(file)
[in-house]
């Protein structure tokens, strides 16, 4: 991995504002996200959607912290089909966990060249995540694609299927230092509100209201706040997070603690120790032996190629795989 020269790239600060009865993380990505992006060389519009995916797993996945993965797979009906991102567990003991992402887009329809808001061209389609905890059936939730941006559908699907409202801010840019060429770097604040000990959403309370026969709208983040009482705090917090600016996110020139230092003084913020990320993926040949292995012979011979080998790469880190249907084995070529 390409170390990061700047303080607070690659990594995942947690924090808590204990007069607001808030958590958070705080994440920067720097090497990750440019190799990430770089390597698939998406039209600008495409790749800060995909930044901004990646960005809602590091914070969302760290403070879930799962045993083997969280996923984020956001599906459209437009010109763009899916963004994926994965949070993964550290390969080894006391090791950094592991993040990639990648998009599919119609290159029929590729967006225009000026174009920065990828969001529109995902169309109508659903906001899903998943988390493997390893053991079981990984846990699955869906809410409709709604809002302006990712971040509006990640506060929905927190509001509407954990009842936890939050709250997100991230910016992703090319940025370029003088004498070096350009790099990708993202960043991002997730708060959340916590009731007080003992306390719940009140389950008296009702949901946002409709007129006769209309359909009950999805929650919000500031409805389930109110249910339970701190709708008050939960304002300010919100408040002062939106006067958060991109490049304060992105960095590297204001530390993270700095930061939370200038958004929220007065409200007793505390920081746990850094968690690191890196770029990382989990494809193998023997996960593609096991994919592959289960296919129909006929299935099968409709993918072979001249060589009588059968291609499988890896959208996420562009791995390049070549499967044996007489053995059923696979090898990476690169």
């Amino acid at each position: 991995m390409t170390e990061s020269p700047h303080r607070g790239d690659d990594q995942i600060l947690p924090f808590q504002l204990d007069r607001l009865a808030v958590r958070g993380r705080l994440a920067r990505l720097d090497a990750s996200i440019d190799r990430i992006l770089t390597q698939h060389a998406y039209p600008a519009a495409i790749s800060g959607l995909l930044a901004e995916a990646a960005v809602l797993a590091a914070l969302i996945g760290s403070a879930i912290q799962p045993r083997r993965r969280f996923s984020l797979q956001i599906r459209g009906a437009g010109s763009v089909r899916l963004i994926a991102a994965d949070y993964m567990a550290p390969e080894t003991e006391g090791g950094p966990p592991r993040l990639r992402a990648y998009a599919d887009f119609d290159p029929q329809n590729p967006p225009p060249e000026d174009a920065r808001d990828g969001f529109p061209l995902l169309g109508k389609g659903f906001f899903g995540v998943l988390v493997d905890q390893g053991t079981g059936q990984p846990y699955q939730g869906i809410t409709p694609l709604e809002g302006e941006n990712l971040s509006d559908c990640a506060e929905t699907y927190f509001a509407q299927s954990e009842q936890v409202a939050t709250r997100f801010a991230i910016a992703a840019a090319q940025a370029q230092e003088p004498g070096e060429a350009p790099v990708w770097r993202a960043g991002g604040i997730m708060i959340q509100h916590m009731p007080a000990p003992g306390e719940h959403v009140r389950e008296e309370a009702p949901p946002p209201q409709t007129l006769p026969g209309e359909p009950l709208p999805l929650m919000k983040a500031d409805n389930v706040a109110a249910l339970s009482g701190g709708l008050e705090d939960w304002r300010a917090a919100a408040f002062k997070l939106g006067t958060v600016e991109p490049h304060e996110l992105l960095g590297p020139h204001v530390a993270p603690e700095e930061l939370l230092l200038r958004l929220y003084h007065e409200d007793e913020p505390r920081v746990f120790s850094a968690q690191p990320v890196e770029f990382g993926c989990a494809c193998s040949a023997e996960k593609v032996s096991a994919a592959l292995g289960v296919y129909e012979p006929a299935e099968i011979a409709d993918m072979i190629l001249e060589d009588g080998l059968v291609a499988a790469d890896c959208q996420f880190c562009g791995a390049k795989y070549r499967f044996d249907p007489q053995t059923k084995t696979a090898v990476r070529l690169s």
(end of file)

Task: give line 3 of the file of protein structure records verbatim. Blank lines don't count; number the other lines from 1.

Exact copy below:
């Amino acid at each position: 991995m390409t170390e990061s020269p700047h303080r607070g790239d690659d990594q995942i600060l947690p924090f808590q504002l204990d007069r607001l009865a808030v958590r958070g993380r705080l994440a920067r990505l720097d090497a990750s996200i440019d190799r990430i992006l770089t390597q698939h060389a998406y039209p600008a519009a495409i790749s800060g959607l995909l930044a901004e995916a990646a960005v809602l797993a590091a914070l969302i996945g760290s403070a879930i912290q799962p045993r083997r993965r969280f996923s984020l797979q956001i599906r459209g009906a437009g010109s763009v089909r899916l963004i994926a991102a994965d949070y993964m567990a550290p390969e080894t003991e006391g090791g950094p966990p592991r993040l990639r992402a990648y998009a599919d887009f119609d290159p029929q329809n590729p967006p225009p060249e000026d174009a920065r808001d990828g969001f529109p061209l995902l169309g109508k389609g659903f906001f899903g995540v998943l988390v493997d905890q390893g053991t079981g059936q990984p846990y699955q939730g869906i809410t409709p694609l709604e809002g302006e941006n990712l971040s509006d559908c990640a506060e929905t699907y927190f509001a509407q299927s954990e009842q936890v409202a939050t709250r997100f801010a991230i910016a992703a840019a090319q940025a370029q230092e003088p004498g070096e060429a350009p790099v990708w770097r993202a960043g991002g604040i997730m708060i959340q509100h916590m009731p007080a000990p003992g306390e719940h959403v009140r389950e008296e309370a009702p949901p946002p209201q409709t007129l006769p026969g209309e359909p009950l709208p999805l929650m919000k983040a500031d409805n389930v706040a109110a249910l339970s009482g701190g709708l008050e705090d939960w304002r300010a917090a919100a408040f002062k997070l939106g006067t958060v600016e991109p490049h304060e996110l992105l960095g590297p020139h204001v530390a993270p603690e700095e930061l939370l230092l200038r958004l929220y003084h007065e409200d007793e913020p505390r920081v746990f120790s850094a968690q690191p990320v890196e770029f990382g993926c989990a494809c193998s040949a023997e996960k593609v032996s096991a994919a592959l292995g289960v296919y129909e012979p006929a299935e099968i011979a409709d993918m072979i190629l001249e060589d009588g080998l059968v291609a499988a790469d890896c959208q996420f880190c562009g791995a390049k795989y070549r499967f044996d249907p007489q053995t059923k084995t696979a090898v990476r070529l690169s």